3. Ron's response to Neville's courage. Oh, Ron, you're just so... so human:
"Don't you call me an idiot!" said Neville. "I don't think you should be breaking any more rules! And you were the one who told me to stand up to people!"
"Yes, but not to us," said Ron in exasperation. "Neville, you don't know what you're doing."His second argument has some merit; Neville doesn't know what he's doing, which is the boy's only mistake here. But Ron's first argument has no merit at all. It sits right at the heart of human weakness: the rules apply, but not to me. We all excuse ourselves where we would condemn anyone else.
4. The problem with quasi-Latin spells spoken aloud. Here, I quote my fellow Blogengamot member, Matthew "Korg20000BC" Boyd (DH SPOILERS at the link):
The fight in the cafe brings up a problem about wand duelling. I did a little experiment and found I’d be able to cover about 10′-15′ and solidly punch, hit, kick or push someone by the time they could yell “Petrificus Totalus!” Now, imagine if the witch or wizard’s target was armed with a staff, rock, chair or even a sword (like Godric Gryffindor). It seems that the wizarding world has locked itself into a reliance on magic and perhaps forgotten what they are physically capable of. Maybe that’s why there is a total absence of Physical Education at Hogwarts. I’d put my money on an active muggle over a witch/wizard at close range.Neville already has his fists up, but then again, he's eleven, and he'd have had to fight Hermione. Maybe it would have been different if Ron had thrown the curse.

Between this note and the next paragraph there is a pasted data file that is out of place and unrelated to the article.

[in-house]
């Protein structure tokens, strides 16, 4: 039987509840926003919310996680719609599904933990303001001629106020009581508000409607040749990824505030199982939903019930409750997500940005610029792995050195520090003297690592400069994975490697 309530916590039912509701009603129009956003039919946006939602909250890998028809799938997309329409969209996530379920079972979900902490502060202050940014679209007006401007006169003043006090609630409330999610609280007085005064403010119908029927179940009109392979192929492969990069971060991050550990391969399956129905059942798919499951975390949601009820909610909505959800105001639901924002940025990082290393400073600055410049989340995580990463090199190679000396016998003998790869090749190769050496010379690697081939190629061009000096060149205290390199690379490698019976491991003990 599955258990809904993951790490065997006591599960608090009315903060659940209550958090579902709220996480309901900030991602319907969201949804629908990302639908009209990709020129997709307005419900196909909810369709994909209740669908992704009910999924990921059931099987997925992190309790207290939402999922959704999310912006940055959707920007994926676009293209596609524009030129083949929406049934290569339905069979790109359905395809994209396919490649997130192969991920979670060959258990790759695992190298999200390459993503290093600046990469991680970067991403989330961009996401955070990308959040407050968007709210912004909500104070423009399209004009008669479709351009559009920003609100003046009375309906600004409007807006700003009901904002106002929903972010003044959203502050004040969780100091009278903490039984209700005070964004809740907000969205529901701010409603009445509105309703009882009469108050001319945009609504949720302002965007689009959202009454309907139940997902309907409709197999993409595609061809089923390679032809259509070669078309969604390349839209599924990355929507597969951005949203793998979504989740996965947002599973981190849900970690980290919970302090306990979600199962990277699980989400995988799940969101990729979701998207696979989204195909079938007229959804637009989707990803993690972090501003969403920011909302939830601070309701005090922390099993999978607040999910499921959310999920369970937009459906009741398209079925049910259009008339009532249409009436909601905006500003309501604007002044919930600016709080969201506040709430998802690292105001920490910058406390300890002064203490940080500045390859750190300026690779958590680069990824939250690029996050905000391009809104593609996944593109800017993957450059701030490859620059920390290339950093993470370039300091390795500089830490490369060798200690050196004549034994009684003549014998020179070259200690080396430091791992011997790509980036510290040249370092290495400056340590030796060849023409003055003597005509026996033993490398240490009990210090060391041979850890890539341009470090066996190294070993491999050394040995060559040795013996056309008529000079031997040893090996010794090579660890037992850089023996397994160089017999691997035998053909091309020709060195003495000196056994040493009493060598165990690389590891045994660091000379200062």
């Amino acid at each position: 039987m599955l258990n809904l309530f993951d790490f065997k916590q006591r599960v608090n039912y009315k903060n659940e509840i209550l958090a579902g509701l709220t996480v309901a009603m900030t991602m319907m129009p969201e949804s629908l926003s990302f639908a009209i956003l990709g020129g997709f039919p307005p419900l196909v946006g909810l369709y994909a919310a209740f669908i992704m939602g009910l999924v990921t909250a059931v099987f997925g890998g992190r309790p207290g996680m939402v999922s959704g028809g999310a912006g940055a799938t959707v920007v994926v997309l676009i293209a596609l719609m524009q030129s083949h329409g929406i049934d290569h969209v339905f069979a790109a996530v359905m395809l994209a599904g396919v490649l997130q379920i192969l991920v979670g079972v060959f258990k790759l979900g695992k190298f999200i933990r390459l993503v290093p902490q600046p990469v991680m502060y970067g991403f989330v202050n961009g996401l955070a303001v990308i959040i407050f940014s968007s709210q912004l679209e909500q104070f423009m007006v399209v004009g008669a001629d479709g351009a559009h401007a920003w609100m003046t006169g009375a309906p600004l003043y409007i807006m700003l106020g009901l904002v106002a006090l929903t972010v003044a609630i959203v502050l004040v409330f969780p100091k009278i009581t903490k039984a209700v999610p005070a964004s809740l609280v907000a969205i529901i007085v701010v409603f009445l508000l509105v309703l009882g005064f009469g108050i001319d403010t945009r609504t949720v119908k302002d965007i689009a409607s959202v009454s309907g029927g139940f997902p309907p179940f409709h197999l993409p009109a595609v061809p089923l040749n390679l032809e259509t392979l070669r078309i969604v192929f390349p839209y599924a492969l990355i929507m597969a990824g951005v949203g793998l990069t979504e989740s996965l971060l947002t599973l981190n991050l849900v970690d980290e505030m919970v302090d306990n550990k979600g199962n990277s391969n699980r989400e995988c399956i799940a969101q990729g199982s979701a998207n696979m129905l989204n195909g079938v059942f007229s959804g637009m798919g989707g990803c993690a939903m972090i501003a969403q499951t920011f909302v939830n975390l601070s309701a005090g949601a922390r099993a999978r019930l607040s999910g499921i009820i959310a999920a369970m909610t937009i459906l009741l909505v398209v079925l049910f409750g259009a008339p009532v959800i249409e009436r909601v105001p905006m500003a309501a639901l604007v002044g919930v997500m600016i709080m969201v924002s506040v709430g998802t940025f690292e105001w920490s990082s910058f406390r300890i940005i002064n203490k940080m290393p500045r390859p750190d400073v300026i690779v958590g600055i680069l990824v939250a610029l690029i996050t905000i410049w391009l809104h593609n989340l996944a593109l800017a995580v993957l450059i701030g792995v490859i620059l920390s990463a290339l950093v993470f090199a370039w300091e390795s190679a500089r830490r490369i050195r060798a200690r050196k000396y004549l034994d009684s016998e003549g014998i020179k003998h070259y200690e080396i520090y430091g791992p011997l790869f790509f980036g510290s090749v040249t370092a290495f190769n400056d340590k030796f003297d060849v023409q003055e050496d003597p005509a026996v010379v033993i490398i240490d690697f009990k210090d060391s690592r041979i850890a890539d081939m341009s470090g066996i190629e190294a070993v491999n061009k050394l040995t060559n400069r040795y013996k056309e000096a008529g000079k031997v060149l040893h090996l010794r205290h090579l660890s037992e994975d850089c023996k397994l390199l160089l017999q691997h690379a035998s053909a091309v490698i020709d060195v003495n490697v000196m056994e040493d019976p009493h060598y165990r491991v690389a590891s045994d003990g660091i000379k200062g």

5. The tests of faith and skill.
Remember Indiana Jones and the Last Crusade, where Indy and friends have to dive out of the way of blades and find their way across a trick floor and step out over an abyss—a leap of faith, Indy calls it?
Here's where I wish I knew my Holy Grail mythology a little better. (I did see Monty Python, but...) Harry's pursuing the Philosopher's Stone (not to claim it for his own, but to save it from someone else, much like Indy). The Stone provides wealth and immortality, which on the latter point at least, bears some similarity to the Grail quest. Harry undergoes a number of trials, mostly enchantments, which test him and Ron and Hermione together in both skill and faith, in knowledge and in heart.
Organized here for your convenience (let me know if I missed anything):